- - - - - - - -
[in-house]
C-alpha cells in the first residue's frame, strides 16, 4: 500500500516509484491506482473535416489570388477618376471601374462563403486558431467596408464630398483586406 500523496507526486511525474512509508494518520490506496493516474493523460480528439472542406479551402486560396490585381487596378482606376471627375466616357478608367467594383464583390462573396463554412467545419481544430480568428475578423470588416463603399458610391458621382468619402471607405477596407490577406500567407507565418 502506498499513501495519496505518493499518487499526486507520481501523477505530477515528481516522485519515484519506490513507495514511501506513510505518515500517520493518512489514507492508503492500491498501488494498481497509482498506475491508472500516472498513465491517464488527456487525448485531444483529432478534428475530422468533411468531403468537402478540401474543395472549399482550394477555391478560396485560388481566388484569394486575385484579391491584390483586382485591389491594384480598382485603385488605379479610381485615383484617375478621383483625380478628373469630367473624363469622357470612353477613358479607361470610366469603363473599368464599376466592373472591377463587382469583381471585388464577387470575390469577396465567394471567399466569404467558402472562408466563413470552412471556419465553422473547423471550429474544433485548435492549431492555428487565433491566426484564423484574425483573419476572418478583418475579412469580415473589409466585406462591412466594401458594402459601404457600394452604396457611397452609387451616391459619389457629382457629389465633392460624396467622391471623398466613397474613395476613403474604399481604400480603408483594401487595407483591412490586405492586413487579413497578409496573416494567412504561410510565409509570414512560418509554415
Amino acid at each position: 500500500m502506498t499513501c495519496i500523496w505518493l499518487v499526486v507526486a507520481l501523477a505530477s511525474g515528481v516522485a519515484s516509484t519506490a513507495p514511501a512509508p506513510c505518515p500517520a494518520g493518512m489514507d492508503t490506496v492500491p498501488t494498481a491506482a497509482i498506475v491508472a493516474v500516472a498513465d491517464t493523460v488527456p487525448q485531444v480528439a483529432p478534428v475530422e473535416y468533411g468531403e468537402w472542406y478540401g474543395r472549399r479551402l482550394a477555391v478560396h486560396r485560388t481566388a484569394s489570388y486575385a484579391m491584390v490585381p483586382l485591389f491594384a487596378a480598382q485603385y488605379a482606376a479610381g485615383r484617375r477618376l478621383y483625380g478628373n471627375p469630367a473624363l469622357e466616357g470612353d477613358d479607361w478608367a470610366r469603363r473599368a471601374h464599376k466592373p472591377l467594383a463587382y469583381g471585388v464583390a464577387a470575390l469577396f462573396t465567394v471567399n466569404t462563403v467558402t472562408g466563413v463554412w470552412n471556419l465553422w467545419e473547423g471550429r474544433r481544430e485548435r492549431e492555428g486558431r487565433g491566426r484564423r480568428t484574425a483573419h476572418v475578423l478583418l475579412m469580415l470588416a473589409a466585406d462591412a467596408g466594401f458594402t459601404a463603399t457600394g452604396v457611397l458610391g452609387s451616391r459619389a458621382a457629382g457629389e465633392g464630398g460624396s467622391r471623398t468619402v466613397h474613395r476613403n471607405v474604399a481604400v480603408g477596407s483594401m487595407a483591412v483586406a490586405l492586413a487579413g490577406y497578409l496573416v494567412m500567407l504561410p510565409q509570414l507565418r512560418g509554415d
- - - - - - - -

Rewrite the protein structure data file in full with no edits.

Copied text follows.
[in-house]
C-alpha cells in the first residue's frame, strides 16, 4: 500500500516509484491506482473535416489570388477618376471601374462563403486558431467596408464630398483586406 500523496507526486511525474512509508494518520490506496493516474493523460480528439472542406479551402486560396490585381487596378482606376471627375466616357478608367467594383464583390462573396463554412467545419481544430480568428475578423470588416463603399458610391458621382468619402471607405477596407490577406500567407507565418 502506498499513501495519496505518493499518487499526486507520481501523477505530477515528481516522485519515484519506490513507495514511501506513510505518515500517520493518512489514507492508503492500491498501488494498481497509482498506475491508472500516472498513465491517464488527456487525448485531444483529432478534428475530422468533411468531403468537402478540401474543395472549399482550394477555391478560396485560388481566388484569394486575385484579391491584390483586382485591389491594384480598382485603385488605379479610381485615383484617375478621383483625380478628373469630367473624363469622357470612353477613358479607361470610366469603363473599368464599376466592373472591377463587382469583381471585388464577387470575390469577396465567394471567399466569404467558402472562408466563413470552412471556419465553422473547423471550429474544433485548435492549431492555428487565433491566426484564423484574425483573419476572418478583418475579412469580415473589409466585406462591412466594401458594402459601404457600394452604396457611397452609387451616391459619389457629382457629389465633392460624396467622391471623398466613397474613395476613403474604399481604400480603408483594401487595407483591412490586405492586413487579413497578409496573416494567412504561410510565409509570414512560418509554415
Amino acid at each position: 500500500m502506498t499513501c495519496i500523496w505518493l499518487v499526486v507526486a507520481l501523477a505530477s511525474g515528481v516522485a519515484s516509484t519506490a513507495p514511501a512509508p506513510c505518515p500517520a494518520g493518512m489514507d492508503t490506496v492500491p498501488t494498481a491506482a497509482i498506475v491508472a493516474v500516472a498513465d491517464t493523460v488527456p487525448q485531444v480528439a483529432p478534428v475530422e473535416y468533411g468531403e468537402w472542406y478540401g474543395r472549399r479551402l482550394a477555391v478560396h486560396r485560388t481566388a484569394s489570388y486575385a484579391m491584390v490585381p483586382l485591389f491594384a487596378a480598382q485603385y488605379a482606376a479610381g485615383r484617375r477618376l478621383y483625380g478628373n471627375p469630367a473624363l469622357e466616357g470612353d477613358d479607361w478608367a470610366r469603363r473599368a471601374h464599376k466592373p472591377l467594383a463587382y469583381g471585388v464583390a464577387a470575390l469577396f462573396t465567394v471567399n466569404t462563403v467558402t472562408g466563413v463554412w470552412n471556419l465553422w467545419e473547423g471550429r474544433r481544430e485548435r492549431e492555428g486558431r487565433g491566426r484564423r480568428t484574425a483573419h476572418v475578423l478583418l475579412m469580415l470588416a473589409a466585406d462591412a467596408g466594401f458594402t459601404a463603399t457600394g452604396v457611397l458610391g452609387s451616391r459619389a458621382a457629382g457629389e465633392g464630398g460624396s467622391r471623398t468619402v466613397h474613395r476613403n471607405v474604399a481604400v480603408g477596407s483594401m487595407a483591412v483586406a490586405l492586413a487579413g490577406y497578409l496573416v494567412m500567407l504561410p510565409q509570414l507565418r512560418g509554415d